p = Rotational rate of the body rolling about the body X-axis.

q = Rotational rate of the body pitching about the body Y-axis.

r = Rotational rate of the body yawing (twisting) about the body Z-axis

Then there are “Euler Angles,” representing roll, pitch, and yaw, respectively. These are relative to the fixed frame: the local NED coordinate system in our case.

Blakelock’s first 10 pages offer a clean and clear description that will later lead us to the equations in our main reference for the quadcopter: the Bouabdallah paper.

Blakelock’s straightforward equations-of-motion derivation is included here:

### Timeout: Angular Momentum Clarification

In a linear system we know the simple statement, “momentum equals mass times velocity”. We know that linear motion in three dimensions means that velocity is a vector with x-, y-, and z-components. Mass for linear momentum is lumped to a point (our ball-bearing example above). It is a scalar. So, in a linear system, we’re left with a momentum vector: the mass times the 3 components of its velocity.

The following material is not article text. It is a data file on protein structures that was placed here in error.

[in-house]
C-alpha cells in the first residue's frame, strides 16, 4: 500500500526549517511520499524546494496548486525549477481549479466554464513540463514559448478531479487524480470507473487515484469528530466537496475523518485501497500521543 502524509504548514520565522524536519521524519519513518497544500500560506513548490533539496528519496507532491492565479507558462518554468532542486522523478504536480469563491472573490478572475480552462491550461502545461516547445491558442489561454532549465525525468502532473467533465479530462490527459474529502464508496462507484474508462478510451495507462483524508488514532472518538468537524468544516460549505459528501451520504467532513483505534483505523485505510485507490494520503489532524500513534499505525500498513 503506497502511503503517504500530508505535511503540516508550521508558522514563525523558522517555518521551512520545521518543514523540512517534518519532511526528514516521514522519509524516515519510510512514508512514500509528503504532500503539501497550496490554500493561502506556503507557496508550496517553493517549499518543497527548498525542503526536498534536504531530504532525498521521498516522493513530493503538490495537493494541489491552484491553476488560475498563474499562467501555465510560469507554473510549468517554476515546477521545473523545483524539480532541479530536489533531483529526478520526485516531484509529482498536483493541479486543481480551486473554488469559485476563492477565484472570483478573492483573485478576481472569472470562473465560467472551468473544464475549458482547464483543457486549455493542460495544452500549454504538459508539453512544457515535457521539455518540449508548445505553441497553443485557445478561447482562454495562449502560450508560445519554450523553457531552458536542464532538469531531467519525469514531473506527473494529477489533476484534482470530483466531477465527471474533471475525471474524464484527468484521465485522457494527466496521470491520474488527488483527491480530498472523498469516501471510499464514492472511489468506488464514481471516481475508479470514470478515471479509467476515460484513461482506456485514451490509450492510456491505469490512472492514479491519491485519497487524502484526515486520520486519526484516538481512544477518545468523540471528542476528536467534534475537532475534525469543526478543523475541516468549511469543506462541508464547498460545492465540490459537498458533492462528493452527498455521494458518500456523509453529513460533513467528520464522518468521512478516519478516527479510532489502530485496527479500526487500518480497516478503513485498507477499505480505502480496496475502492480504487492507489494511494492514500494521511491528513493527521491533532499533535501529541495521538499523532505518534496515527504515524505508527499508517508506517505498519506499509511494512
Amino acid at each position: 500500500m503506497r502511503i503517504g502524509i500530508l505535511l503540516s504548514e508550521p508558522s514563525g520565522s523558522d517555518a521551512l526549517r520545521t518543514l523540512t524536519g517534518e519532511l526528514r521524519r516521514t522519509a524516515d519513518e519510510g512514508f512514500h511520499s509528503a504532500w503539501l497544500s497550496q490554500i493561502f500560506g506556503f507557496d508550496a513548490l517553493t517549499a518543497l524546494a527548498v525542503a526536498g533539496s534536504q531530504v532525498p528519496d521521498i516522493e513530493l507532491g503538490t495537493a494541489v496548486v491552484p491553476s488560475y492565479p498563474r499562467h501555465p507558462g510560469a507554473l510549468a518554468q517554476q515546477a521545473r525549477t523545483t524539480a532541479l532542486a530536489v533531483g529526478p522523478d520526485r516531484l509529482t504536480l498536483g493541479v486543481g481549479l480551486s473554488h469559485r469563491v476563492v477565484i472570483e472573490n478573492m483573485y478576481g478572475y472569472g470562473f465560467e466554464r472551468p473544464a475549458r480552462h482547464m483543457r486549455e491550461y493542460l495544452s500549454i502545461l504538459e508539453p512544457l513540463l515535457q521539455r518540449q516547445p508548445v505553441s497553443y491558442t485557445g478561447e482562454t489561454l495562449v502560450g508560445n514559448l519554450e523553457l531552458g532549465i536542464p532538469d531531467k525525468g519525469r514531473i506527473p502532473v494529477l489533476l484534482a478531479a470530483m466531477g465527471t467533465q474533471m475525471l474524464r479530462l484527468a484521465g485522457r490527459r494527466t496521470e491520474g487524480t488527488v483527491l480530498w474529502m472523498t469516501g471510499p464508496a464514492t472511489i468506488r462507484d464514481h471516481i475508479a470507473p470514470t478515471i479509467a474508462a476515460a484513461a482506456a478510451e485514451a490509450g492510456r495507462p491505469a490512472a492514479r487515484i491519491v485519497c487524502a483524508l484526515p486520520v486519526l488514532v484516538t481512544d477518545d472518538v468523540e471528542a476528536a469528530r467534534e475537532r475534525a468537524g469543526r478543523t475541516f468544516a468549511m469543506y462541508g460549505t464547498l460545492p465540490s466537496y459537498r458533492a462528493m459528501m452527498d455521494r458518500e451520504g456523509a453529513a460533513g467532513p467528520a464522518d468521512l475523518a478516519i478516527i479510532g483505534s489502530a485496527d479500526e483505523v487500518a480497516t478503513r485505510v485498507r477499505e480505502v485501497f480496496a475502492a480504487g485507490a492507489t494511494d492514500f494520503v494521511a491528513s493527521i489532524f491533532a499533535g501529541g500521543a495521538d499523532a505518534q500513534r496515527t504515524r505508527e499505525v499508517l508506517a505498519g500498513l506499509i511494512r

A rotational system in three dimensions will also have a rotational momentum vector, but in this system, “mass” is represented as “moment of inertia (I)” and velocity is the angular velocity of the entire body represented as a three-coordinate vector or (capital or lowercase may vary, but it is almost always this Greek letter,$\omega$ (omega) that is used).

At any instant you can think of this $\vec\omega$ vector as the axle on which the body spins.

To complicate matters further, what was a scalar mass for the linear system becomes not simply a vector of inertia about various axes but a 3×3 matrix!

When we multiply our ‘I’ matrix by our body angular velocity vector, we’ll ultimately arrive at a 3-element vector of angular momentum.

$\vec L\:=\:\b I\vec\omega$

First let’s get more comfortable with the inertia matrix, ‘**I’**.

### Platform Inertia Matrix

The Blakelock text above skips over the details of the “Inertia Tensor”: a matrix representing the body’s moment of inertia. These are the “I” terms. David Morin provides a good treatment of this topic in Chapter 9 of “Classical Mechanics with Problems and Solutions.” This Chapter is extracted here for your reference. The matrix describing a body’s moment of inertia is covered beginning on P. 376.

### Angular Momentum Changes

Page 393 in Morin above states, “Angular momentum, ‘L’ in the body frame changes relative to the fixed frame (our NED frame) by two effects.”